An on the run tried and convicted war criminal, Laszlo Antonov has an international Red Notice warrant on him and UK officials think he is hiding out in London. After a mission to capture him goes bust, he's on the move again. Tom Buckingham was part of the SAS force that tried to capture him and after his night gets extended with another commitment to the Regiment and his brothers in arms, he finds out that his girlfriend Delphine is leaving him. Not wanting to let her go, he races to make the Eurostar train she's on, and passes none other than Antonov on the same train. Hostage situations, bombs, guns, and war criminals are nothing new to Tom but this time, the love of his life is in the mix.
With a prologue that starts in 1996 and from the pov of Antonov, the author set-up a heartless villain that had no problem killing children and raping woman, while also throwing in a mystery Englishman to plant a double crosser seed. Antonov is South Ossetian and his hate of Georgians killing his countrymen sent him on the path of being funded by the Russians for a paramilitary group that gets dubbed the “Black Bears”. Later in the book, readers also learn that Antonov was secretly supported by some UK officials because of an oil pipeline and was in fact trained by SAS forces. He's a villain that brings the violence, double-crossing, and government conspiracies.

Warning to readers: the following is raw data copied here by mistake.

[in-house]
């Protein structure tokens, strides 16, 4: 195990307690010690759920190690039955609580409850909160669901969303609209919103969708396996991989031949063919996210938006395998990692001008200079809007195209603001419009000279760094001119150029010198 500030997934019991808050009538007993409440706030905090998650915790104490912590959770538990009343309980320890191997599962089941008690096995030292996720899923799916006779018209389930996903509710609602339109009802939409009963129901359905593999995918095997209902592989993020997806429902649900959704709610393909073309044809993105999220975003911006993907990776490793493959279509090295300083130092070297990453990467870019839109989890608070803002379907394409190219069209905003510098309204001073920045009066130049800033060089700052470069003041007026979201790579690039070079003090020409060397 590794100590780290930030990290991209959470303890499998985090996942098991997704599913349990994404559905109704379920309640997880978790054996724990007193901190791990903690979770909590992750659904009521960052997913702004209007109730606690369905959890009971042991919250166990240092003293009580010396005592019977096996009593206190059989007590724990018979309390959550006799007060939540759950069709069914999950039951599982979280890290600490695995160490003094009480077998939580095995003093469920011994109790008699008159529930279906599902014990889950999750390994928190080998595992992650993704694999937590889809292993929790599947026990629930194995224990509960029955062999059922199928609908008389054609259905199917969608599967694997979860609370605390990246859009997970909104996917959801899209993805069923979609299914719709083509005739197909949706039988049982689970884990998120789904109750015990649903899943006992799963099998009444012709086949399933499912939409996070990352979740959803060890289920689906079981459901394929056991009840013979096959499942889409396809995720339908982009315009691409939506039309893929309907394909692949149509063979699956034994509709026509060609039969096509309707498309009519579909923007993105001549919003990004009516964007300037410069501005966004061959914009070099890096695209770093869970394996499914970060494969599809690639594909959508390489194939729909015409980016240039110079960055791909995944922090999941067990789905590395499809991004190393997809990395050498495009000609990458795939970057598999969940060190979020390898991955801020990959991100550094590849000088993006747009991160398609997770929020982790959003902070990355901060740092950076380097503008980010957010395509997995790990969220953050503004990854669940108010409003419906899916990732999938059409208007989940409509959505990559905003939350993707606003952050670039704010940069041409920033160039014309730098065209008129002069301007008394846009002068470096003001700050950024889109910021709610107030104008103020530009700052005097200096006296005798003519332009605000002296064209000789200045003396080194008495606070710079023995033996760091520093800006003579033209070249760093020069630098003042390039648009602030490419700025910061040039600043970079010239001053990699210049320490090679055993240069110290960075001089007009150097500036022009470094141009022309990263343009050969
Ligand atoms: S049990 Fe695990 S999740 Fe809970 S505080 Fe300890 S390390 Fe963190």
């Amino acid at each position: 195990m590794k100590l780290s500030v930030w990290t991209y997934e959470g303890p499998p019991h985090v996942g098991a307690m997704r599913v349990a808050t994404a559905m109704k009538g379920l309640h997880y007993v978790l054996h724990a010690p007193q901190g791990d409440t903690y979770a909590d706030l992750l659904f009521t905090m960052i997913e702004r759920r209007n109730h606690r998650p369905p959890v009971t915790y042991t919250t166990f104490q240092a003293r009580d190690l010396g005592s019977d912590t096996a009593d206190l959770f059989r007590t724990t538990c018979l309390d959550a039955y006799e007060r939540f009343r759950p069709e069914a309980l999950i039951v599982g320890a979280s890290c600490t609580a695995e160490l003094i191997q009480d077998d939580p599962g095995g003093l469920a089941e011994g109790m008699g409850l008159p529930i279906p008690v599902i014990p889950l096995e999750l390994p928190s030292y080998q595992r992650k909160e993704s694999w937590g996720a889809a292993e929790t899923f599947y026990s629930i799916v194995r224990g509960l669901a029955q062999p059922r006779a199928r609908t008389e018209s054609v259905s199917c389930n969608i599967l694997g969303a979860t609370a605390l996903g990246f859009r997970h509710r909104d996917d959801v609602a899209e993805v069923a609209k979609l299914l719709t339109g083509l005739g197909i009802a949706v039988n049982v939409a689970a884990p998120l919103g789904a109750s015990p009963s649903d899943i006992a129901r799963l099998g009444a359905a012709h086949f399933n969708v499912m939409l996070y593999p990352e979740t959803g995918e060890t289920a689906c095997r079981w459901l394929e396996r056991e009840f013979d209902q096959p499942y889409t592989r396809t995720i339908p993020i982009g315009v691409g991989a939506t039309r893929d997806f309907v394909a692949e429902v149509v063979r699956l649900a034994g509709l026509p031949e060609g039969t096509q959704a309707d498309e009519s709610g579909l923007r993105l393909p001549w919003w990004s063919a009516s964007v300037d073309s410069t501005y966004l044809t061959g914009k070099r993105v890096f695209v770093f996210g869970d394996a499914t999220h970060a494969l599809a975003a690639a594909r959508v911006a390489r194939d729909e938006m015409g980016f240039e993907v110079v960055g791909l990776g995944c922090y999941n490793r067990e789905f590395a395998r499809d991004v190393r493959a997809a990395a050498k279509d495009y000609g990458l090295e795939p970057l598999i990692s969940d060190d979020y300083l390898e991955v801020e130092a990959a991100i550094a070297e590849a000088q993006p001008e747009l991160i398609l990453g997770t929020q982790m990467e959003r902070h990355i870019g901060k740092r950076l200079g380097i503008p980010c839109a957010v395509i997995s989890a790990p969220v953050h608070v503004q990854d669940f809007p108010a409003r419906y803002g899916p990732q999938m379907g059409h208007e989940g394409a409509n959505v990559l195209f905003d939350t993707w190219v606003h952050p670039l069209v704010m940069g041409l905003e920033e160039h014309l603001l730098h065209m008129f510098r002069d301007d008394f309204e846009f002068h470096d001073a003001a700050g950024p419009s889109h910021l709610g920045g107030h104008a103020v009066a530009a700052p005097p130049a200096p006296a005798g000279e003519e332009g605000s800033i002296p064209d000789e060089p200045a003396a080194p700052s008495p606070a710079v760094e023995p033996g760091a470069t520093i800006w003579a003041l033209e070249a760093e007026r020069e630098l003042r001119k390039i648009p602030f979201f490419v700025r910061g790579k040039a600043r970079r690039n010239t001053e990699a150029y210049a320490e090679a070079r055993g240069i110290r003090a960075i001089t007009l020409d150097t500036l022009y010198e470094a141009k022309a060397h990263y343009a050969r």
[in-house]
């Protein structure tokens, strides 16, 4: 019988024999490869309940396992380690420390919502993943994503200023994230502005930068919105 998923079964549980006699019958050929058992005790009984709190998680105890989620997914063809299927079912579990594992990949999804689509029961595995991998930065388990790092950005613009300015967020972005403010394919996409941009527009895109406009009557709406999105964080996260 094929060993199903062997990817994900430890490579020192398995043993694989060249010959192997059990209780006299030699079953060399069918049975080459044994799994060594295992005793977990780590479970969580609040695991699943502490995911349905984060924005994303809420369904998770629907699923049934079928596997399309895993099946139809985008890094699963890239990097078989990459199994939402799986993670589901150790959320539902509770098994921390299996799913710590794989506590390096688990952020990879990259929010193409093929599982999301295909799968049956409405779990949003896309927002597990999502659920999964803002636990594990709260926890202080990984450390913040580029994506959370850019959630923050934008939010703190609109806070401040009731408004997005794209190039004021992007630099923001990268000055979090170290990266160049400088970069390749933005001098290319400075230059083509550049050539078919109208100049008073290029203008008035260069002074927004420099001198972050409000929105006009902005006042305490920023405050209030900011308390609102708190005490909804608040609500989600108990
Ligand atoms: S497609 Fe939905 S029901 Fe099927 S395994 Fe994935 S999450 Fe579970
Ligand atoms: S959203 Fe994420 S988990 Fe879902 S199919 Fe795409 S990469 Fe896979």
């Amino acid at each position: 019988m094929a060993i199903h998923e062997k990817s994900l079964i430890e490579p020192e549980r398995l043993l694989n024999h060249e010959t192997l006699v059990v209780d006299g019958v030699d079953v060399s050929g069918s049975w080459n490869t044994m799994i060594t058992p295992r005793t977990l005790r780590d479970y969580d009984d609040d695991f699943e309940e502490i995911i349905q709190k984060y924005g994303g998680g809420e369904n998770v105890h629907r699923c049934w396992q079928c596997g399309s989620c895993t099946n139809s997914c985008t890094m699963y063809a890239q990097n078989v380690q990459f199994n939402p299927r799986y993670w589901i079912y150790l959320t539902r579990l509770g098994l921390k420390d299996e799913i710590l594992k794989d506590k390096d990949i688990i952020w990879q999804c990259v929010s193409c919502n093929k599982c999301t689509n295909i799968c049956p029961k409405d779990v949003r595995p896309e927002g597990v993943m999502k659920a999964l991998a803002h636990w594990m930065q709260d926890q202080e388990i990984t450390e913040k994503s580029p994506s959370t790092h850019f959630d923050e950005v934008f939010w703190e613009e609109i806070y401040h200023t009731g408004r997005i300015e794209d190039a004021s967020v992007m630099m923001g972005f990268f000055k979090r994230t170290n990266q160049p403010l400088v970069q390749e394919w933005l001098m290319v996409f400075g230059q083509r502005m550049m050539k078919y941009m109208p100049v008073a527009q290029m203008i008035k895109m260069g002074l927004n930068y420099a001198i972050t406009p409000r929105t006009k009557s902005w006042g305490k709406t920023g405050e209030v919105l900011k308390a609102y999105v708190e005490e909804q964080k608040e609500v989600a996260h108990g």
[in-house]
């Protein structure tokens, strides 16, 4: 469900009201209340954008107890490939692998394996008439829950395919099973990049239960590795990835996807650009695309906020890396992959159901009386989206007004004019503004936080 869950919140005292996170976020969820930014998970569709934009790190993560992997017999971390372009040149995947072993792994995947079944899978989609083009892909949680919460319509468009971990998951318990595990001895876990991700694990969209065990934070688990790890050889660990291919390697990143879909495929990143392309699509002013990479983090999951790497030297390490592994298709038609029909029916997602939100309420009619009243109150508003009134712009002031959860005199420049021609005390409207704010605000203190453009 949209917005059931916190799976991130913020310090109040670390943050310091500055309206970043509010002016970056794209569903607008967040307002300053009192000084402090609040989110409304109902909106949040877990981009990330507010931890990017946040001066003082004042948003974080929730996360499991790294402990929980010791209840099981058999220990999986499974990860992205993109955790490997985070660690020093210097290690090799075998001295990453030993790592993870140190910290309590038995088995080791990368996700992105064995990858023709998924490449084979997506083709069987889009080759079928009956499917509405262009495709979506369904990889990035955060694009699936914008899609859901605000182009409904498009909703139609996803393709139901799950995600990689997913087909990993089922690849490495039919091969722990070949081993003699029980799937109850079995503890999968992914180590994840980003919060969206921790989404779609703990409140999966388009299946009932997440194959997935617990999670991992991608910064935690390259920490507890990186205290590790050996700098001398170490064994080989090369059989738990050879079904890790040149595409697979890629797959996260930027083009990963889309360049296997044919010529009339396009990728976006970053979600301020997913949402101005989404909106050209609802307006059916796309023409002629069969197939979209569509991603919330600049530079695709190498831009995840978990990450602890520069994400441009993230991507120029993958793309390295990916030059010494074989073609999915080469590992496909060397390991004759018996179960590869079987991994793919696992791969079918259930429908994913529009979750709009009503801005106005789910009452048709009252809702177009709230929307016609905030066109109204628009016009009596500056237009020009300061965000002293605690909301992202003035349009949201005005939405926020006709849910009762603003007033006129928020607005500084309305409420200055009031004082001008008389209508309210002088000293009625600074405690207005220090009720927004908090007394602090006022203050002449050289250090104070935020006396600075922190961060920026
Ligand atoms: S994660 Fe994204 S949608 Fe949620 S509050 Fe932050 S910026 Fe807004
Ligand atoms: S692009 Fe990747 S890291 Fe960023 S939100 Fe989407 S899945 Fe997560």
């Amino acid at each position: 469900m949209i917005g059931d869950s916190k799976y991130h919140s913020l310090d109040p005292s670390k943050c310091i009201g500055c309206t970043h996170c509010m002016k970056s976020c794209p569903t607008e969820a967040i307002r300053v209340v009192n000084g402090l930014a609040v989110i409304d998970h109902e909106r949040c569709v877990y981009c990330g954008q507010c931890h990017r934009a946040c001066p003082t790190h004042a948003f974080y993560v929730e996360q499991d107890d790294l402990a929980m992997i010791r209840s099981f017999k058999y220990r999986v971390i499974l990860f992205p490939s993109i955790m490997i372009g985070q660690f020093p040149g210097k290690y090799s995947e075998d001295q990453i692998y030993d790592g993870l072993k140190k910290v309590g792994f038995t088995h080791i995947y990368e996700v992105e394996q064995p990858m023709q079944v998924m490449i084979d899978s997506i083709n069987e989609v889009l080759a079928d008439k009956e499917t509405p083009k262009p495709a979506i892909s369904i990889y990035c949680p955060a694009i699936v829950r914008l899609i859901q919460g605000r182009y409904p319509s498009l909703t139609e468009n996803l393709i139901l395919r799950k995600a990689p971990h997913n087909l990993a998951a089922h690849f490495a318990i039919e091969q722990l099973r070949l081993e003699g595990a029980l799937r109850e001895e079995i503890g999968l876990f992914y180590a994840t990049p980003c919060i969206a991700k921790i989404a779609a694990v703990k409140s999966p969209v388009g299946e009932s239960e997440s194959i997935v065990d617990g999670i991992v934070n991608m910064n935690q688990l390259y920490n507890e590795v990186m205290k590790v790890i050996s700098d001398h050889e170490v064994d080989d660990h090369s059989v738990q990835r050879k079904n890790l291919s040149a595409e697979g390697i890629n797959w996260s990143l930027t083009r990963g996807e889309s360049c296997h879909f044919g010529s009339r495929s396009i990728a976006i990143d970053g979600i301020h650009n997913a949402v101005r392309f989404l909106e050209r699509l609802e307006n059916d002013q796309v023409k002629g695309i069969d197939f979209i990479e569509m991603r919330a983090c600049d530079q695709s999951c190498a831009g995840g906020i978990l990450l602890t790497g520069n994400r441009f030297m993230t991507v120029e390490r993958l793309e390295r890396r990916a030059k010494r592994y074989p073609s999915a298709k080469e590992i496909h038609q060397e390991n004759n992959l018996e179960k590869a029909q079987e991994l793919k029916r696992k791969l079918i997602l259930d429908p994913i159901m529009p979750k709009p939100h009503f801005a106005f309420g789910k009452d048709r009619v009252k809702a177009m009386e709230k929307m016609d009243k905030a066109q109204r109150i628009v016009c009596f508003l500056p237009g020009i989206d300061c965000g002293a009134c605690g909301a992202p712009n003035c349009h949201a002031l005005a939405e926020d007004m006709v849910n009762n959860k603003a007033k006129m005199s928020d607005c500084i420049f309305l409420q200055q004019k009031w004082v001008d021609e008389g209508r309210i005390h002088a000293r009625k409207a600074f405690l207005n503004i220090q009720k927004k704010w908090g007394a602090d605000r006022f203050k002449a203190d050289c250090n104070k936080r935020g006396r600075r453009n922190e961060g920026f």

Surprisingly, I didn't feel as if I knew our hero Tom as well. This is the first book in a series, so some of Tom could be held back but I never felt like we really penetrate his personality. There are some flashback scenes interchanged with the current action that show how him and Delphine met, their relationship, some moments with his teammates, and his parents but he mostly still came off wooden to me. Later on when he's working to put a stop to Antonov and save Delphine, we get some more emotion but I still felt I couldn't pick him out of a military fiction line-up; he doesn't quite spark enough to want to follow along in a continuing series.
The beginning was a little bit rough to get through, there is a lot of jargon, acronyms, and lingo (described and explained) that I'm sure is second-hand for the author but for the uninitiated it was a bit much to start off with and try to retain and get involved with. The chapters were very short, which I thought worked for all the pov changes we get but, along with some of the flashbacks scenes, there were a couple misplaced because they cut into the action flow and stalled any suspense and thriller feelings that were building. I also thought that the decision to have Antonov's character, somewhat, grudgingly grow to respect Delphine and drag her along, ruined the previous work done to set-up him up to be so ruthless. Any child killings began to feel more for simple shock factor instead of character building.
As for the series, this left some dangling threads, political maneuverings, double-crossing, and the start of a revenge plot for Tom to follow. With a whiff of Die Hard, I can see why this is going to be made into a movie and I do think it will translate over well.